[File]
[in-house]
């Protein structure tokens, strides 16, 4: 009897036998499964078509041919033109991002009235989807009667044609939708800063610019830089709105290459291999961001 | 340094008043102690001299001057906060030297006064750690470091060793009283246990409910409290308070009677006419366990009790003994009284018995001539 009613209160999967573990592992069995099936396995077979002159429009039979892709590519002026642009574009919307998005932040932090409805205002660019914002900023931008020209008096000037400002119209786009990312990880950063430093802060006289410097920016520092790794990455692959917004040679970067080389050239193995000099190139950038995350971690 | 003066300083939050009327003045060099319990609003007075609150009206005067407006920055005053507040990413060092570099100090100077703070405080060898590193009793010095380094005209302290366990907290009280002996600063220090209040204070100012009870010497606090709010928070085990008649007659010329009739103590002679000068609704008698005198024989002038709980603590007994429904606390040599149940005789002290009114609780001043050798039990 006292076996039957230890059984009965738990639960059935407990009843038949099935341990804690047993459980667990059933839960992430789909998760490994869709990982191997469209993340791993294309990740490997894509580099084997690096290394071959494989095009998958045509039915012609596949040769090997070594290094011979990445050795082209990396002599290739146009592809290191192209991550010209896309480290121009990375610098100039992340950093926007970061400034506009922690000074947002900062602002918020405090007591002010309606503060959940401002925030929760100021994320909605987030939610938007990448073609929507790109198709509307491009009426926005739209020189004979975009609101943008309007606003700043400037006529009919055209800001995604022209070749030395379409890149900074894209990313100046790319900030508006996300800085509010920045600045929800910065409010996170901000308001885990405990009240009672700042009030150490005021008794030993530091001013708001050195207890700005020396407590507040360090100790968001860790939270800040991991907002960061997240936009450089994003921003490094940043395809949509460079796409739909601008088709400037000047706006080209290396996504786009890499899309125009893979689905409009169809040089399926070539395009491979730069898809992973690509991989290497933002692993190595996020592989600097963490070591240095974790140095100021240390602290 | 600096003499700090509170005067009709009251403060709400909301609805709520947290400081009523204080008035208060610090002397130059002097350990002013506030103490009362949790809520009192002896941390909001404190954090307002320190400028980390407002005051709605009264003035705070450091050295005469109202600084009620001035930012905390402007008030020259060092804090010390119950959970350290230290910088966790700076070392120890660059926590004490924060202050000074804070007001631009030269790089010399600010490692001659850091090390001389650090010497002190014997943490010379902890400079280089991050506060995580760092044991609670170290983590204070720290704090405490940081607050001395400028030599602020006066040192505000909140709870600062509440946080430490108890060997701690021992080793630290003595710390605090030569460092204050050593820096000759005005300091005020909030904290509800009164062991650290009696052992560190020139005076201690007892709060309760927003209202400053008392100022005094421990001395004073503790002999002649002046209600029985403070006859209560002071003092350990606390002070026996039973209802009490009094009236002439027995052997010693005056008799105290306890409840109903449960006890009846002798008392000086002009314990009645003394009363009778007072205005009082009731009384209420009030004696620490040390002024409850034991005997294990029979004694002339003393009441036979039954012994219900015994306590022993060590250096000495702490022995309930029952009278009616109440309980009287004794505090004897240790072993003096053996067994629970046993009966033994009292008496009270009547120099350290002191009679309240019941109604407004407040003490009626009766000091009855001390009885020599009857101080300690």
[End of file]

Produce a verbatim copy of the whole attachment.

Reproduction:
[in-house]
């Protein structure tokens, strides 16, 4: 009897036998499964078509041919033109991002009235989807009667044609939708800063610019830089709105290459291999961001 | 340094008043102690001299001057906060030297006064750690470091060793009283246990409910409290308070009677006419366990009790003994009284018995001539 009613209160999967573990592992069995099936396995077979002159429009039979892709590519002026642009574009919307998005932040932090409805205002660019914002900023931008020209008096000037400002119209786009990312990880950063430093802060006289410097920016520092790794990455692959917004040679970067080389050239193995000099190139950038995350971690 | 003066300083939050009327003045060099319990609003007075609150009206005067407006920055005053507040990413060092570099100090100077703070405080060898590193009793010095380094005209302290366990907290009280002996600063220090209040204070100012009870010497606090709010928070085990008649007659010329009739103590002679000068609704008698005198024989002038709980603590007994429904606390040599149940005789002290009114609780001043050798039990 006292076996039957230890059984009965738990639960059935407990009843038949099935341990804690047993459980667990059933839960992430789909998760490994869709990982191997469209993340791993294309990740490997894509580099084997690096290394071959494989095009998958045509039915012609596949040769090997070594290094011979990445050795082209990396002599290739146009592809290191192209991550010209896309480290121009990375610098100039992340950093926007970061400034506009922690000074947002900062602002918020405090007591002010309606503060959940401002925030929760100021994320909605987030939610938007990448073609929507790109198709509307491009009426926005739209020189004979975009609101943008309007606003700043400037006529009919055209800001995604022209070749030395379409890149900074894209990313100046790319900030508006996300800085509010920045600045929800910065409010996170901000308001885990405990009240009672700042009030150490005021008794030993530091001013708001050195207890700005020396407590507040360090100790968001860790939270800040991991907002960061997240936009450089994003921003490094940043395809949509460079796409739909601008088709400037000047706006080209290396996504786009890499899309125009893979689905409009169809040089399926070539395009491979730069898809992973690509991989290497933002692993190595996020592989600097963490070591240095974790140095100021240390602290 | 600096003499700090509170005067009709009251403060709400909301609805709520947290400081009523204080008035208060610090002397130059002097350990002013506030103490009362949790809520009192002896941390909001404190954090307002320190400028980390407002005051709605009264003035705070450091050295005469109202600084009620001035930012905390402007008030020259060092804090010390119950959970350290230290910088966790700076070392120890660059926590004490924060202050000074804070007001631009030269790089010399600010490692001659850091090390001389650090010497002190014997943490010379902890400079280089991050506060995580760092044991609670170290983590204070720290704090405490940081607050001395400028030599602020006066040192505000909140709870600062509440946080430490108890060997701690021992080793630290003595710390605090030569460092204050050593820096000759005005300091005020909030904290509800009164062991650290009696052992560190020139005076201690007892709060309760927003209202400053008392100022005094421990001395004073503790002999002649002046209600029985403070006859209560002071003092350990606390002070026996039973209802009490009094009236002439027995052997010693005056008799105290306890409840109903449960006890009846002798008392000086002009314990009645003394009363009778007072205005009082009731009384209420009030004696620490040390002024409850034991005997294990029979004694002339003393009441036979039954012994219900015994306590022993060590250096000495702490022995309930029952009278009616109440309980009287004794505090004897240790072993003096053996067994629970046993009966033994009292008496009270009547120099350290002191009679309240019941109604407004407040003490009626009766000091009855001390009885020599009857101080300690």